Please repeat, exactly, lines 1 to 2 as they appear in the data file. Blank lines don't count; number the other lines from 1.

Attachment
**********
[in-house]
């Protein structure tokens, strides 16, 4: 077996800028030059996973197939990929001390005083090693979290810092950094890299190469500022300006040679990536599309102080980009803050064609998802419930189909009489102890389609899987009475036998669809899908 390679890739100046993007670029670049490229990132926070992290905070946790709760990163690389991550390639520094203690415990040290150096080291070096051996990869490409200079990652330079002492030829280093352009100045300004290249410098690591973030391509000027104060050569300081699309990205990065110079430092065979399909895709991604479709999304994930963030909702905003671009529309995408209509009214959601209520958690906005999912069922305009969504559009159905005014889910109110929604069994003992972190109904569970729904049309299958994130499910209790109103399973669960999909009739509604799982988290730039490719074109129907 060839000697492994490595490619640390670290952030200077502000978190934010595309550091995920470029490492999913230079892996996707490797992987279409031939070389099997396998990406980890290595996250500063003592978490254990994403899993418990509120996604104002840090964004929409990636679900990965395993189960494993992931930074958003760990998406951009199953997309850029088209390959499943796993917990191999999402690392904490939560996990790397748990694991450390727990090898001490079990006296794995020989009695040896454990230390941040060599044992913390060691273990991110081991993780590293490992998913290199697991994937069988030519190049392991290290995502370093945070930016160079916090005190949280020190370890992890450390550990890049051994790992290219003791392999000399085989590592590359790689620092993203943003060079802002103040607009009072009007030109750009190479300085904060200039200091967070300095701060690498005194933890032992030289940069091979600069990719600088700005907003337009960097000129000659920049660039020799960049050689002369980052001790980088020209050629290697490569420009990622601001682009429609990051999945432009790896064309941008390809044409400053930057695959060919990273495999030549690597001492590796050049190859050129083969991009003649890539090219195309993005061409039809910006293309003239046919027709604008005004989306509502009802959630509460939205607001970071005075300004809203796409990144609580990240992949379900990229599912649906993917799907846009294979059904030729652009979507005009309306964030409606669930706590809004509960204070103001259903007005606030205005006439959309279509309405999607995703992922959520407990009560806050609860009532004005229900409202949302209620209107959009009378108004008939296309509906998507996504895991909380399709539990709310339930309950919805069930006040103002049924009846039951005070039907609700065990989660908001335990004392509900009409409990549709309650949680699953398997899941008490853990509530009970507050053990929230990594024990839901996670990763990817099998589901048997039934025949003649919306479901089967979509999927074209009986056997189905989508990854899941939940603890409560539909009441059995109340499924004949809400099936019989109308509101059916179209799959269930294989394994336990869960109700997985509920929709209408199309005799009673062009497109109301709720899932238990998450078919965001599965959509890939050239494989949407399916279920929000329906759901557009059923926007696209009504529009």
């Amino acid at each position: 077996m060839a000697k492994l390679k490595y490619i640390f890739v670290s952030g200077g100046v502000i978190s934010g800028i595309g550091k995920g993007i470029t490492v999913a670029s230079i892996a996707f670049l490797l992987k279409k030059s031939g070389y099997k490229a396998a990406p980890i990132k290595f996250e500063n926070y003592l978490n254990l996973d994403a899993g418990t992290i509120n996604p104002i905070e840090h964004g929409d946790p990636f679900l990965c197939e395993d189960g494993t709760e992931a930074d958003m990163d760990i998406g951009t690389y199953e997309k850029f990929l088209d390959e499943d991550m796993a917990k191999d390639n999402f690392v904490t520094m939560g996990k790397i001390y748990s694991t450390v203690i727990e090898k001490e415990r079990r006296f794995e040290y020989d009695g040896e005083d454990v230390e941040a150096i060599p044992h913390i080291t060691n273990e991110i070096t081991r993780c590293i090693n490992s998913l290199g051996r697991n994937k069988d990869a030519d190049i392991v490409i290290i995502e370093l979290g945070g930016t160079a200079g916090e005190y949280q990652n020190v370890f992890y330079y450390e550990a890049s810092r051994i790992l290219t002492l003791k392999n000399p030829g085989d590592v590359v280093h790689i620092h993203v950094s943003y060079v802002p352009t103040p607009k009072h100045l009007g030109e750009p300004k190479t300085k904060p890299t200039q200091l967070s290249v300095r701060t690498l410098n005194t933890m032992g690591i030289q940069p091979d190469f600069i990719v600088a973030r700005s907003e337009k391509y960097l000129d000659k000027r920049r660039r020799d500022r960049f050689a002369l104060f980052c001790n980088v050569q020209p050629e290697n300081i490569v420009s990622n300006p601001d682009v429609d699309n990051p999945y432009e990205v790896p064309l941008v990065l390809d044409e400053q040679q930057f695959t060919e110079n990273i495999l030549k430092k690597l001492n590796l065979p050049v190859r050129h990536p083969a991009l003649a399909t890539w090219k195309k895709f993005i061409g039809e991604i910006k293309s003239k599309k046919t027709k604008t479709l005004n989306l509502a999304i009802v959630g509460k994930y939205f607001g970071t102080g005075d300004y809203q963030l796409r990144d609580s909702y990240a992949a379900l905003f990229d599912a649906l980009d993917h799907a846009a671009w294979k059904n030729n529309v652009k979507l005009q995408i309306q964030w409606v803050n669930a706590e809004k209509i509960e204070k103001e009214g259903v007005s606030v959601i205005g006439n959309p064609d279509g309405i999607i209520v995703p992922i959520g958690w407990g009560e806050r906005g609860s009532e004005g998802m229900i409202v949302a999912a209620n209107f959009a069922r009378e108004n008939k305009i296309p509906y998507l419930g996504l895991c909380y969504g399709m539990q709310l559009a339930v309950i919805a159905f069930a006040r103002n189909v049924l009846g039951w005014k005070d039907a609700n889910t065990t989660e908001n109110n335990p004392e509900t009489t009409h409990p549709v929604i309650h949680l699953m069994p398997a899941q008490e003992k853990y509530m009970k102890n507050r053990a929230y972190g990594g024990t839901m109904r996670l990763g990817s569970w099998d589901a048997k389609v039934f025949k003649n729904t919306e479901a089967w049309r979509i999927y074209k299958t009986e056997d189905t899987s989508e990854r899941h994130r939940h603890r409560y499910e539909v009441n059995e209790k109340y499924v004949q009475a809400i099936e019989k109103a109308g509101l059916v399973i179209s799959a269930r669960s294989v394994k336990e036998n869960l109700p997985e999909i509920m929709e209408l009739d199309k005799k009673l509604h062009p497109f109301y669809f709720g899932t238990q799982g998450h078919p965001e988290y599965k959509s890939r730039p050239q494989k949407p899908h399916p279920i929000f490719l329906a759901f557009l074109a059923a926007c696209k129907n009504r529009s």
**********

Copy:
[in-house]
């Protein structure tokens, strides 16, 4: 077996800028030059996973197939990929001390005083090693979290810092950094890299190469500022300006040679990536599309102080980009803050064609998802419930189909009489102890389609899987009475036998669809899908 390679890739100046993007670029670049490229990132926070992290905070946790709760990163690389991550390639520094203690415990040290150096080291070096051996990869490409200079990652330079002492030829280093352009100045300004290249410098690591973030391509000027104060050569300081699309990205990065110079430092065979399909895709991604479709999304994930963030909702905003671009529309995408209509009214959601209520958690906005999912069922305009969504559009159905005014889910109110929604069994003992972190109904569970729904049309299958994130499910209790109103399973669960999909009739509604799982988290730039490719074109129907 060839000697492994490595490619640390670290952030200077502000978190934010595309550091995920470029490492999913230079892996996707490797992987279409031939070389099997396998990406980890290595996250500063003592978490254990994403899993418990509120996604104002840090964004929409990636679900990965395993189960494993992931930074958003760990998406951009199953997309850029088209390959499943796993917990191999999402690392904490939560996990790397748990694991450390727990090898001490079990006296794995020989009695040896454990230390941040060599044992913390060691273990991110081991993780590293490992998913290199697991994937069988030519190049392991290290995502370093945070930016160079916090005190949280020190370890992890450390550990890049051994790992290219003791392999000399085989590592590359790689620092993203943003060079802002103040607009009072009007030109750009190479300085904060200039200091967070300095701060690498005194933890032992030289940069091979600069990719600088700005907003337009960097000129000659920049660039020799960049050689002369980052001790980088020209050629290697490569420009990622601001682009429609990051999945432009790896064309941008390809044409400053930057695959060919990273495999030549690597001492590796050049190859050129083969991009003649890539090219195309993005061409039809910006293309003239046919027709604008005004989306509502009802959630509460939205607001970071005075300004809203796409990144609580990240992949379900990229599912649906993917799907846009294979059904030729652009979507005009309306964030409606669930706590809004509960204070103001259903007005606030205005006439959309279509309405999607995703992922959520407990009560806050609860009532004005229900409202949302209620209107959009009378108004008939296309509906998507996504895991909380399709539990709310339930309950919805069930006040103002049924009846039951005070039907609700065990989660908001335990004392509900009409409990549709309650949680699953398997899941008490853990509530009970507050053990929230990594024990839901996670990763990817099998589901048997039934025949003649919306479901089967979509999927074209009986056997189905989508990854899941939940603890409560539909009441059995109340499924004949809400099936019989109308509101059916179209799959269930294989394994336990869960109700997985509920929709209408199309005799009673062009497109109301709720899932238990998450078919965001599965959509890939050239494989949407399916279920929000329906759901557009059923926007696209009504529009």